In accordance with the Rules, paragraphs 2(a) and 4(a), the Center formally notified the Respondent of the Complaint, and the proceedings commenced on March 12, 2008. In accordance with the Rules, paragraph 5(a), the due date for Response was April 1, 2008. The Response was filed with the Center on April 1, 2008. The Center transmitted an email message to the Respondent’s representative on April 15, 2008 stating that the Center had not yet received the hard copy of the Complaint. The Respondent’s representative responded that the hard copy had been returned by the U.S. Postal Service due to a problem with customs, but that it had been resent. The Center received the hard copy on April 18, 2008.
The Center appointed Michelle Brownlee as the sole panelist in this matter on April 22, 2008. The Panel finds that it was properly constituted. The Panel has submitted the Statement of Acceptance and Declaration of Impartiality and Independence, as required by the Center to ensure compliance with the Rules, paragraph 7.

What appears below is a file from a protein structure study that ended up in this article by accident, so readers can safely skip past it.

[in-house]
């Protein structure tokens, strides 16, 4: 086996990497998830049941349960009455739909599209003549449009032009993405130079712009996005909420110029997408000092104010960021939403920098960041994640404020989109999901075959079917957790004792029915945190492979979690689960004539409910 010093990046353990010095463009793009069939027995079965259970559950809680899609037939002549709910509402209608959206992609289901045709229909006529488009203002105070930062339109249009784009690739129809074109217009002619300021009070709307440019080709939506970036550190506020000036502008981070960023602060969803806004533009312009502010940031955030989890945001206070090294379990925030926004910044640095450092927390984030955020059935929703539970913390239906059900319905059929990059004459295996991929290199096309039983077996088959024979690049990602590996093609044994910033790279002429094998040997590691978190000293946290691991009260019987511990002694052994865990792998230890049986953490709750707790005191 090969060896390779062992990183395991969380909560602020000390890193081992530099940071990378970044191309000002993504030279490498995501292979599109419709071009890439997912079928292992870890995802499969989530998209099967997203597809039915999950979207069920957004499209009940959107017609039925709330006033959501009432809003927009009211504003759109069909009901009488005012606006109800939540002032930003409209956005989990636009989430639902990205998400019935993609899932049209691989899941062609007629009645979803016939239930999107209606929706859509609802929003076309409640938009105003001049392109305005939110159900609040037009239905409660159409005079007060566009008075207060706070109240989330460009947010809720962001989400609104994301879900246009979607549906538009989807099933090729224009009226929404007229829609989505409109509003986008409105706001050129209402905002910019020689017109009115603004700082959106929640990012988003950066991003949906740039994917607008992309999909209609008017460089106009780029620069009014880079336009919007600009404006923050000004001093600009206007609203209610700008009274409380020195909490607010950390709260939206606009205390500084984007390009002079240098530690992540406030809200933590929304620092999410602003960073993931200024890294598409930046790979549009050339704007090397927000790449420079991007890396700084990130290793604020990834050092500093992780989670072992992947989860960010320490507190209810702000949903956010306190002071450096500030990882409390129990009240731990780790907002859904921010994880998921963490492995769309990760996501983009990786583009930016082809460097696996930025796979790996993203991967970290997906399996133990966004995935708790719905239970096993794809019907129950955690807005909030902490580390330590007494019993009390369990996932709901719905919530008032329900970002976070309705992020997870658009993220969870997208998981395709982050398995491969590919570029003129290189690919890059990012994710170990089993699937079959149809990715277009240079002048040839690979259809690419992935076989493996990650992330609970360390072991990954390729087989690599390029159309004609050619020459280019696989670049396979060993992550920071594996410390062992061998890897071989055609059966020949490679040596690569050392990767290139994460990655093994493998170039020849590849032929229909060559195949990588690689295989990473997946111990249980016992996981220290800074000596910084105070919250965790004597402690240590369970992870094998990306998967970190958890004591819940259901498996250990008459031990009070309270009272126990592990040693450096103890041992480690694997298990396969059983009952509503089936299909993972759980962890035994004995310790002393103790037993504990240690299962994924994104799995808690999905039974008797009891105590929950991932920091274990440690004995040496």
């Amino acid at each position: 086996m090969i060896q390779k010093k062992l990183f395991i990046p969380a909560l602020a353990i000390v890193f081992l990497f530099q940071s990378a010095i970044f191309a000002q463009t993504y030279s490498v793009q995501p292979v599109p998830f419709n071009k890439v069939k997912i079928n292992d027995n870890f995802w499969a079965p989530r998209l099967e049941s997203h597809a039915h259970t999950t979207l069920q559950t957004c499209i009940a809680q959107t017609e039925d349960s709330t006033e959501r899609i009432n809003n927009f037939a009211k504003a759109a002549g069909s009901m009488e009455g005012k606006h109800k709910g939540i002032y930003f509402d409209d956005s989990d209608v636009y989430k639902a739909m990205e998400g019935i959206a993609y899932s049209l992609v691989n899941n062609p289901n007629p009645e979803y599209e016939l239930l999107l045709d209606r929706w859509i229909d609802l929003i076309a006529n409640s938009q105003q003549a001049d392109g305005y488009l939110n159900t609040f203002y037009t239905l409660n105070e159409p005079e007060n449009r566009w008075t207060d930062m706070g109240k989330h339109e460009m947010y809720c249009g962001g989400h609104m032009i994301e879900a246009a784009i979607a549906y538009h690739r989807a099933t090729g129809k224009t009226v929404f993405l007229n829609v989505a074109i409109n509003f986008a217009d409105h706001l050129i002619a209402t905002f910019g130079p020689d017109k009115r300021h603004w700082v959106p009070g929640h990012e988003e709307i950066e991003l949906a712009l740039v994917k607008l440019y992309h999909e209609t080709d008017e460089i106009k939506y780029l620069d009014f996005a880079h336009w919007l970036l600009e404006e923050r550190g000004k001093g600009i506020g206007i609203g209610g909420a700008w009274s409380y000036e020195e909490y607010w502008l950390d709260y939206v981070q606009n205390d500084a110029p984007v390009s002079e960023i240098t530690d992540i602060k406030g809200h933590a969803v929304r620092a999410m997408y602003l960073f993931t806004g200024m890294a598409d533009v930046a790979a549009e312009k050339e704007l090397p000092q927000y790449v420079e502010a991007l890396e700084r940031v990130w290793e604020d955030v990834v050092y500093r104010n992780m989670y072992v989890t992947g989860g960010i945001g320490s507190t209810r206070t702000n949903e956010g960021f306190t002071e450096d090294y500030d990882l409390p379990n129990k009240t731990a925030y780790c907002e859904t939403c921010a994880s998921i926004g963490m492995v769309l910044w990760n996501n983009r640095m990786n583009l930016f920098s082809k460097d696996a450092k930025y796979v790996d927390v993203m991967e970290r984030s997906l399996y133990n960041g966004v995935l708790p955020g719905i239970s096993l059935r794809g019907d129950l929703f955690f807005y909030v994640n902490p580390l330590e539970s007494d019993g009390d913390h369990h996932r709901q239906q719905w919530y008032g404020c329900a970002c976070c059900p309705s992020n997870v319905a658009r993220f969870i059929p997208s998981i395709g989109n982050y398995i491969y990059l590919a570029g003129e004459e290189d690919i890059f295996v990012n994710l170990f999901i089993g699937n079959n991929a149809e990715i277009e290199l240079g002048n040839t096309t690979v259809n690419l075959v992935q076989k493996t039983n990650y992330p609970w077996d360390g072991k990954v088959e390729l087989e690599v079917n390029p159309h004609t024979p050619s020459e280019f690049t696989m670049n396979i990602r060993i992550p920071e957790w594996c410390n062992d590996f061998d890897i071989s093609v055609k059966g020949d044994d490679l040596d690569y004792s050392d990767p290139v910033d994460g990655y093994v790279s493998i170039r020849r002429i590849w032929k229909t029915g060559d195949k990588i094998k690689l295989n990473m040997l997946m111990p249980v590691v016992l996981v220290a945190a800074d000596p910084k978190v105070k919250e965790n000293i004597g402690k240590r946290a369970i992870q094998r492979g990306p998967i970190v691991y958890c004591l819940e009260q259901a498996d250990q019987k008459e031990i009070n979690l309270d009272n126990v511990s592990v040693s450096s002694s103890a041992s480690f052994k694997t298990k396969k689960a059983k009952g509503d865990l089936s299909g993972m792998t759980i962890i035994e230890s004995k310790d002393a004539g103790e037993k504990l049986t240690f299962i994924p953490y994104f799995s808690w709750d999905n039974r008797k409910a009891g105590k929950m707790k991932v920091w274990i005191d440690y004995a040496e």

4. Factual Background
The Complainant owns U.S. Registration No. 2,253,057 for the mark CCA CORRECTIONS CORPORATION OF AMERICA and design in connection with operation, construction and architectural design of correctional and detention facilities, issued on June 15, 1999, and claiming a first use in commerce of September 19, 1997.
5. Parties’ Contentions
The Complainant is the largest owner and operator of privatized correctional and detention facilities in the United States, and has used the mark CCA CORRECTIONS CORPORATION OF AMERICA and design in the United States for many years. Its trademark registration for the mark is incontestable. The Complainant also has common law trademark rights in the mark CORRECTIONS CORP. The Complainant submits a number of press articles that refer to it as “Corrections Corp.”